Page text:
Sunday, May 29, 2011

A day in the life: some Haitian fruits

There's one particular drawback to living in Haiti that's been a bit concerning to me lately. There's not much in the way of green veggies. Spinach is grown here, but beans are largely canned and imported. And broccoli... not gonna find it at all.

On the other hand, different fruits always seem to be in season. Here are some pix of a few of the fruits currently growing right outside my bedroom window.

I'm not sure what this is. It's not an avocado tree. It's called "zambuk." I think it may be some sort of mango, but I'm not sure.This is called "cashema." The view is from underneath the high-up fruits as I stand on the ground looking upward. When it's ripe, it turns a pinkish-orange color. It's absolutely delicious.Here are a couple pix of either bananas or plantaines. I have no idea how to tell the difference. I just know that I love sweet bananas and have no appetite for dry plantaines. Also, I love the maroun colored leaves that encapsulate the baby fruits until they explode into their well-known banana shapes. Hummingbirds love the banana flowers. I get to see them float in thin air from time to time as they feed.I think we all recognize this as the unofficial symbol of a tropical paradise: the coconut palm.And the last fruit tree bearing fruit at the moment: the breadfruit tree. It's not really much of a fruit. It reminds me of a potato. The tree has enormous leaves that grow upwards of two feet long.The fruit grow to about the size of a cantaloupe.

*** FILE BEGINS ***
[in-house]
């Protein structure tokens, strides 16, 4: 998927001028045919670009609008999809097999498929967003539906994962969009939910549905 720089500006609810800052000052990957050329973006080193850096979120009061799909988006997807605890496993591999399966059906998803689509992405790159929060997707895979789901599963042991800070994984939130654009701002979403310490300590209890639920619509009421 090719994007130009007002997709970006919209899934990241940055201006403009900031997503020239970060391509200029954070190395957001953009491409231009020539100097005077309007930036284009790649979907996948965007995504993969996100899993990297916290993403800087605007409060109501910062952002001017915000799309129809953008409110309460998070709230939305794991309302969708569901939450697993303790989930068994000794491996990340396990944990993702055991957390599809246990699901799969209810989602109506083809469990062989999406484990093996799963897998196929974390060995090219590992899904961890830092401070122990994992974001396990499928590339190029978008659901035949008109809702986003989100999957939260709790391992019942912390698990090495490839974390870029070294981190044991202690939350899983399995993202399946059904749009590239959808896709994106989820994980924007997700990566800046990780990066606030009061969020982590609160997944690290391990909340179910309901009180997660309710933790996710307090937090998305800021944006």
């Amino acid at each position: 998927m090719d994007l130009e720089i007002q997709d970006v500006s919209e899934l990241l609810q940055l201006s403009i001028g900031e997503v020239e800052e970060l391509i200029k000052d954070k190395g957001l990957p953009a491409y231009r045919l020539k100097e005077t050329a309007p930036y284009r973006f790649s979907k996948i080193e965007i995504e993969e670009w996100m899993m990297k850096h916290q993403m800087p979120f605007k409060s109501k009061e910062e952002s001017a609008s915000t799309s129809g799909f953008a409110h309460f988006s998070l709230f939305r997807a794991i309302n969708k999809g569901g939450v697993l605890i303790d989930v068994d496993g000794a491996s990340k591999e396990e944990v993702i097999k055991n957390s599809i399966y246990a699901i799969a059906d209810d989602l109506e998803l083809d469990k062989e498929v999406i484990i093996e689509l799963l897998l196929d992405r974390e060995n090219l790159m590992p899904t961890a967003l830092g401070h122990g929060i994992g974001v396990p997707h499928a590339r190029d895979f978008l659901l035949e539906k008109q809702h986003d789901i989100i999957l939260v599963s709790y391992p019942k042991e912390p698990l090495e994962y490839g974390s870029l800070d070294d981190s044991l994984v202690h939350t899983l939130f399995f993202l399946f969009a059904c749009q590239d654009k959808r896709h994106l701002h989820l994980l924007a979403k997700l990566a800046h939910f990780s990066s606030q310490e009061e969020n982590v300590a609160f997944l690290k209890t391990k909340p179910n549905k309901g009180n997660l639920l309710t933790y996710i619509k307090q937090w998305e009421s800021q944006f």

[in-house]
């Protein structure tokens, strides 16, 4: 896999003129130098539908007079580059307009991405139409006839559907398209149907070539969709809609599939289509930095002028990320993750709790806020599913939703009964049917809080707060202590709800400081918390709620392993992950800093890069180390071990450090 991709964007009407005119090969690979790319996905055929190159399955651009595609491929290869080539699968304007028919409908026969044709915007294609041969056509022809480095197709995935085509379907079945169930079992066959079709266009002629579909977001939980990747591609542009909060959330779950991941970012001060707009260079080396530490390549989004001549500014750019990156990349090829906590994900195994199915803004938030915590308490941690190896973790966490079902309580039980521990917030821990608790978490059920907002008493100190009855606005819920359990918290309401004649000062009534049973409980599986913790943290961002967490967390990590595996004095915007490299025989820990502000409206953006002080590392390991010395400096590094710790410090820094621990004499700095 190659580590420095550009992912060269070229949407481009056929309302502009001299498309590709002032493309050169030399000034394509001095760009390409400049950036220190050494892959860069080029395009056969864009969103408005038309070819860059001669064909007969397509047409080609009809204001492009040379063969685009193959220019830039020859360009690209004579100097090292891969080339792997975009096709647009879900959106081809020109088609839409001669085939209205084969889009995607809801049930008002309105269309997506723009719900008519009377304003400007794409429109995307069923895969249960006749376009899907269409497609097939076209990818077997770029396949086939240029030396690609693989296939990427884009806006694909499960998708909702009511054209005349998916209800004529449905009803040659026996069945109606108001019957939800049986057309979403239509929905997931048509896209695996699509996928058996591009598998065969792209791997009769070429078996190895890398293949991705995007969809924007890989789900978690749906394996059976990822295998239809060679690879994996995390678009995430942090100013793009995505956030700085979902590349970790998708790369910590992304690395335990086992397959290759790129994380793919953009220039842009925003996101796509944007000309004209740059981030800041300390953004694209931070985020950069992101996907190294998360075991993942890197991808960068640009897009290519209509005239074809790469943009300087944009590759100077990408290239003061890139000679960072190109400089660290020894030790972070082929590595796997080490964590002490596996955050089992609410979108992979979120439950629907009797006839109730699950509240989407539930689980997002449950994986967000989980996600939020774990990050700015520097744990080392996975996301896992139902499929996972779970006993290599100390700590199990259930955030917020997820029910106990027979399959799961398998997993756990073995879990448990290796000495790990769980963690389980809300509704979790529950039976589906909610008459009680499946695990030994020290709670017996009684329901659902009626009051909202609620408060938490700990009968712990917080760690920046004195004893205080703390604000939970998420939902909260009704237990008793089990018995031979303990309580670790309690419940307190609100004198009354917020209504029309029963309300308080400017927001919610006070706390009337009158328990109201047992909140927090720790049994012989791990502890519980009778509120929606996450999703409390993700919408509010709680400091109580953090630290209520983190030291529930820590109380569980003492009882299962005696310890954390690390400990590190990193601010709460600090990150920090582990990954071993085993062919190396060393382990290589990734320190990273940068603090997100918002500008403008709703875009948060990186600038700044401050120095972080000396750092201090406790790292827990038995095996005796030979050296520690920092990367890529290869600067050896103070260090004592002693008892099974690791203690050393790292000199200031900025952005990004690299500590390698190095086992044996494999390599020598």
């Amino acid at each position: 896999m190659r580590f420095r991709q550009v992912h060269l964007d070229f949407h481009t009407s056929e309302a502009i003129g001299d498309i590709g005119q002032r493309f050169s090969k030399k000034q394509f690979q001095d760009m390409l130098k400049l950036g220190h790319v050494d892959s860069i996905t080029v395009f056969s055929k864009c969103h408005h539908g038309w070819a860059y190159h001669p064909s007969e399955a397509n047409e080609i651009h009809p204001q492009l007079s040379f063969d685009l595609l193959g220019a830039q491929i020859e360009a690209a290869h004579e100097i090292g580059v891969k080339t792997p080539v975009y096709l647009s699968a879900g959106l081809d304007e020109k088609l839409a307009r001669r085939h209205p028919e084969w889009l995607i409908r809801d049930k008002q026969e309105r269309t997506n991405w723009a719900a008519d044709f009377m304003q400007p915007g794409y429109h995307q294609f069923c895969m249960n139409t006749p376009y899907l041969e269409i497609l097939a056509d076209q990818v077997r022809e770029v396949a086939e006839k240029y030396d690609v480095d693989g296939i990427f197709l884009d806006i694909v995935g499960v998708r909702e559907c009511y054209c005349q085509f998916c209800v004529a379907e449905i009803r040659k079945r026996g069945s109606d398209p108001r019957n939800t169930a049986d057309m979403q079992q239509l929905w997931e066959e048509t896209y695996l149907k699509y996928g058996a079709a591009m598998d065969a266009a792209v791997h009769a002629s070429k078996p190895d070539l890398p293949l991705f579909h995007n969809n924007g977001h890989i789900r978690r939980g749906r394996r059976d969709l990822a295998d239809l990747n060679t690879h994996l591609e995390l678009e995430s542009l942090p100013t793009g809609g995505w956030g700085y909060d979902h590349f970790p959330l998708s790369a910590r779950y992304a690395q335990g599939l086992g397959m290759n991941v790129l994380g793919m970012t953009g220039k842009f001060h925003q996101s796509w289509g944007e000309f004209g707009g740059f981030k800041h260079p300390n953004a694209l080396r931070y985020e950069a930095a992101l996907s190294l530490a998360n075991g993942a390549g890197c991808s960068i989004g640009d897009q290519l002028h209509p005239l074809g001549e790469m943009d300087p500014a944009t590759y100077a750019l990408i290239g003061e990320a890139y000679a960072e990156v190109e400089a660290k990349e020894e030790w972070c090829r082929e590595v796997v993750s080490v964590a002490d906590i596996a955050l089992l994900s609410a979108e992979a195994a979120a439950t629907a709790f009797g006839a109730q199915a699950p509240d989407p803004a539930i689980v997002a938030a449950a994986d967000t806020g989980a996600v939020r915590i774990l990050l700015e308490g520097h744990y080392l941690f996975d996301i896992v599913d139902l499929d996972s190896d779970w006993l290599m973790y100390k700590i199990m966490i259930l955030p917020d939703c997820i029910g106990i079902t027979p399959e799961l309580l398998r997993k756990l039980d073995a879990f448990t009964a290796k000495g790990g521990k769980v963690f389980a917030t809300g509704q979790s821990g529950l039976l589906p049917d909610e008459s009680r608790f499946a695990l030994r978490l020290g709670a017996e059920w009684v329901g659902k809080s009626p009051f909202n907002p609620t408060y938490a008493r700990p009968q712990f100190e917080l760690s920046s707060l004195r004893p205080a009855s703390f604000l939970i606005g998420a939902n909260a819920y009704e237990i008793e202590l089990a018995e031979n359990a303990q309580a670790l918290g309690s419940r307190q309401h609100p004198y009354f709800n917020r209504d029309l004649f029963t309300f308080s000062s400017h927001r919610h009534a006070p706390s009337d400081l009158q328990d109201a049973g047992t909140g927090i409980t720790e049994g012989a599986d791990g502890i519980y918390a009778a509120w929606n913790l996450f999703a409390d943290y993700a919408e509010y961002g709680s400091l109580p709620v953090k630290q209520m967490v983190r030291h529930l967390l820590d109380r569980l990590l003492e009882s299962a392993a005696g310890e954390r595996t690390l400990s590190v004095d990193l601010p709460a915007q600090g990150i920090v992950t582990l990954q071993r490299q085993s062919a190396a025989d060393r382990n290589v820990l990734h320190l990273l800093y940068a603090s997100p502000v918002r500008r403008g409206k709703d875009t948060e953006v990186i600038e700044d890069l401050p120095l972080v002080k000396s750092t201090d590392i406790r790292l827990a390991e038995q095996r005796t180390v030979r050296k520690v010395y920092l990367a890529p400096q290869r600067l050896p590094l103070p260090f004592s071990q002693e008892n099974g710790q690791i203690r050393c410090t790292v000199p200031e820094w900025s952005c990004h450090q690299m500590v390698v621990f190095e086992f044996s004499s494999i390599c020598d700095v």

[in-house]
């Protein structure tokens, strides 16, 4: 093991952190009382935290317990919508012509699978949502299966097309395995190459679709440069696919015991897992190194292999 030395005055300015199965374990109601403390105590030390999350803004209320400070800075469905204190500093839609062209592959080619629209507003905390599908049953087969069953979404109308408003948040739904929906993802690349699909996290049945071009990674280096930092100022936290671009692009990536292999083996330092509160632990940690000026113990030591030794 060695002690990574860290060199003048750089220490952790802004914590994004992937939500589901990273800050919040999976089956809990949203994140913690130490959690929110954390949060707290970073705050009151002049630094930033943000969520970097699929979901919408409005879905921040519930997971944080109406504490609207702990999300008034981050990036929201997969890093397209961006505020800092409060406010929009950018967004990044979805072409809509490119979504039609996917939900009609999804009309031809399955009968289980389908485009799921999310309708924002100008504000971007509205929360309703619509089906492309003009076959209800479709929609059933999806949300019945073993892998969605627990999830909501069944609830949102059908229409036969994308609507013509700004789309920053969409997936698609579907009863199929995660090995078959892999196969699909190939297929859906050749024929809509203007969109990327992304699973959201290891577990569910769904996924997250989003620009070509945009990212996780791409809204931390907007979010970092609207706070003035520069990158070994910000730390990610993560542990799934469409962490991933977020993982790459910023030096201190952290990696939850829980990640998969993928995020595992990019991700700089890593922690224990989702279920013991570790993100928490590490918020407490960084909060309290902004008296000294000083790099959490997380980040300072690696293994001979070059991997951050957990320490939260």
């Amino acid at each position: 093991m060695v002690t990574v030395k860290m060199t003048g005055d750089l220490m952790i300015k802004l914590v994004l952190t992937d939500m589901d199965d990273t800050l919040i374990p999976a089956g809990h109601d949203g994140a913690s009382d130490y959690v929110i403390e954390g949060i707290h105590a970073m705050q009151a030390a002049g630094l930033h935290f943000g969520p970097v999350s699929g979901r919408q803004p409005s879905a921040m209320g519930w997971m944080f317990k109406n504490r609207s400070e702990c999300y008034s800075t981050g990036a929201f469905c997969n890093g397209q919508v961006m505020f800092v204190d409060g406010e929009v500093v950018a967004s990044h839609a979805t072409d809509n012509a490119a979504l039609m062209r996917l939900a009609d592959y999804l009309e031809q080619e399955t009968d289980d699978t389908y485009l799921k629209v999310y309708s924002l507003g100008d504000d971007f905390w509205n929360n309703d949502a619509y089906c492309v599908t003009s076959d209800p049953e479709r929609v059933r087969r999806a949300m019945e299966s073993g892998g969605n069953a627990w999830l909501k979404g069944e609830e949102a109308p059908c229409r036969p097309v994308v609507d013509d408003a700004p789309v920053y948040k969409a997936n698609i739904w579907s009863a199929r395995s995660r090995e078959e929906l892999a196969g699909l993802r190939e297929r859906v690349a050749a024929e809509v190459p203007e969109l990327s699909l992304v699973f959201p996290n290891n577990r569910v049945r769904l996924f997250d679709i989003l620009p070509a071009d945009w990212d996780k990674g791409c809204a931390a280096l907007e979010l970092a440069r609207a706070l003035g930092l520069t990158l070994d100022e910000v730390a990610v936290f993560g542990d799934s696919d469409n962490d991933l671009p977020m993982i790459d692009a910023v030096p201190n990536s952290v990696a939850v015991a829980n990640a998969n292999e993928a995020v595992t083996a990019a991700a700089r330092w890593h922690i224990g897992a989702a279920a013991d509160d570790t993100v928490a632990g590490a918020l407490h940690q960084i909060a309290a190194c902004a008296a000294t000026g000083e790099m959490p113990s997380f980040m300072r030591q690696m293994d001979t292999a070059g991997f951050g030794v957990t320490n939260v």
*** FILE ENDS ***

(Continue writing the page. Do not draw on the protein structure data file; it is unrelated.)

Tim White

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